Leadership in Focus: Empowering Female Voices Delegates

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Graphic courtesy: Laura Haushalter (‘21).

The 2021 Empowering Female Voices program involves groups of students creating policy proposals for the new Biden administration’s first 100 days, in honor of the 100th anniversary of women’s suffrage.

“I hope to learn something about how to create change and how policies are proposed and accepted/rejected,” Yvette Shu (‘23) said. “I would like to bring my experiences back to Webb and encourage discussion and discourse about some of the greatest issues facing the U.S. today.” 

This year, in honor of the 100th anniversary of women’s suffrage in the United States, the Empowering Female Voices program (EFV) focused on civic engagement and creating policy proposals for the new presidential administration’s first 100 days.  

Yvette Shu and 21 other Vivian Webb School students had the opportunity to join girls from schools across the country and participate in the program. Over the past weeks these VWS delegates have represented Webb and learned valuable skills to bring back to our community. 

The program was divided into six workshops taking place between January 25 and February 11, with a culminating symposium to occur on February 18, where the students that participated in the program will share their policy proposals to a panel of female politicians, activists, etc. In these workshops, students “discuss issues that matter most to them, develop empathy for the perspective of others, and build the skills and confidence needed to empower a generation of female change-makers.”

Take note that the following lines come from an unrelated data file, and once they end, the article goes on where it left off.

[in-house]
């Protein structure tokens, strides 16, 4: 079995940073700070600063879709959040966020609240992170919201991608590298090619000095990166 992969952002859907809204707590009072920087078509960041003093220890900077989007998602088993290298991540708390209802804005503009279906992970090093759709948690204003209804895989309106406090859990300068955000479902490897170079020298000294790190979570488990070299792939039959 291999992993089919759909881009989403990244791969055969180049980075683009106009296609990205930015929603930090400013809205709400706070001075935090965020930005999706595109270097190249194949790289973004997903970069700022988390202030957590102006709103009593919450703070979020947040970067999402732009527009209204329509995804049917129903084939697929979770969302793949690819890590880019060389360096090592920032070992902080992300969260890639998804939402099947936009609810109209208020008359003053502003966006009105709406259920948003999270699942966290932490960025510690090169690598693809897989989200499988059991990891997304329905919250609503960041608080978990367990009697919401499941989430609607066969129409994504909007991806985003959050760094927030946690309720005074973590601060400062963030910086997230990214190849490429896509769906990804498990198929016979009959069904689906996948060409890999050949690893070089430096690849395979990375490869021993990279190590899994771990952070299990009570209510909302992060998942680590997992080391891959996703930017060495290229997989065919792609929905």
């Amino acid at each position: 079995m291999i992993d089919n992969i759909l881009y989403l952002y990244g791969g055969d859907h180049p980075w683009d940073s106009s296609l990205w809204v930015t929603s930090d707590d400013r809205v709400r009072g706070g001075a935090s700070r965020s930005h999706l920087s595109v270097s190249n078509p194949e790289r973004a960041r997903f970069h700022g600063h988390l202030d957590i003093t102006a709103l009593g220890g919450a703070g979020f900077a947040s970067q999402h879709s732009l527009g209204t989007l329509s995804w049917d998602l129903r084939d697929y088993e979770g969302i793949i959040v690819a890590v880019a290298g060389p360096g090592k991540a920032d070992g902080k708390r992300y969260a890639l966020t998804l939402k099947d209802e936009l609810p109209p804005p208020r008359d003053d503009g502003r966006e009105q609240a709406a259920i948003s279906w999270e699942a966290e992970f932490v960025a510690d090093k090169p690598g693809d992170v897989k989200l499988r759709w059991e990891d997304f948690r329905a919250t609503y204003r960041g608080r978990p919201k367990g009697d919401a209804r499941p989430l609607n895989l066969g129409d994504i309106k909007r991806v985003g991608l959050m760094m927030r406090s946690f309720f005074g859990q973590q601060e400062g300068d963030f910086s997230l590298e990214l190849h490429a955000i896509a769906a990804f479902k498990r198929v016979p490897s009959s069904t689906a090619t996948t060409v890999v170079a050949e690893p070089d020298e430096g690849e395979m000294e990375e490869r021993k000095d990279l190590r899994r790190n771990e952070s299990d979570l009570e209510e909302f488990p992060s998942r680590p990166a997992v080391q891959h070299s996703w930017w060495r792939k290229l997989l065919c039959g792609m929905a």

The VWS delegates had many different reasons for applying and attending this conference, but one theme was common throughout — hoping to make a positive difference in the future and the opportunity to become a changemaker. 

“During the summer of my junior year, I became really involved in politics and I campaigned around Claremont for Elizabeth Warren in the 2020 California Democratic primaries,” Lily Miller (‘21) said. “Campaigning opened my eyes to how women are viewed in political positions, specifically the reservations that most people held, and the trepidations based solely on her gender. So, when I heard how NCGS [National Coalition of Girls’ Schools] works to empower female voices and leaders I immediately wanted to take part in an empowering group in learning about advocation and policy work.” 

“I wanted to participate in this conference because I took a class [called] Honors American Crime and Punishment last semester, and the issues we learned about were really important to me and I wanted to learn how to be a part of the solution,” Sofia Centeno (‘22) said. “It’s easy for me to get caught up in what’s wrong in the U.S., so learning the tools to actually address and fix those issues has been an exciting and powerful experience for me.”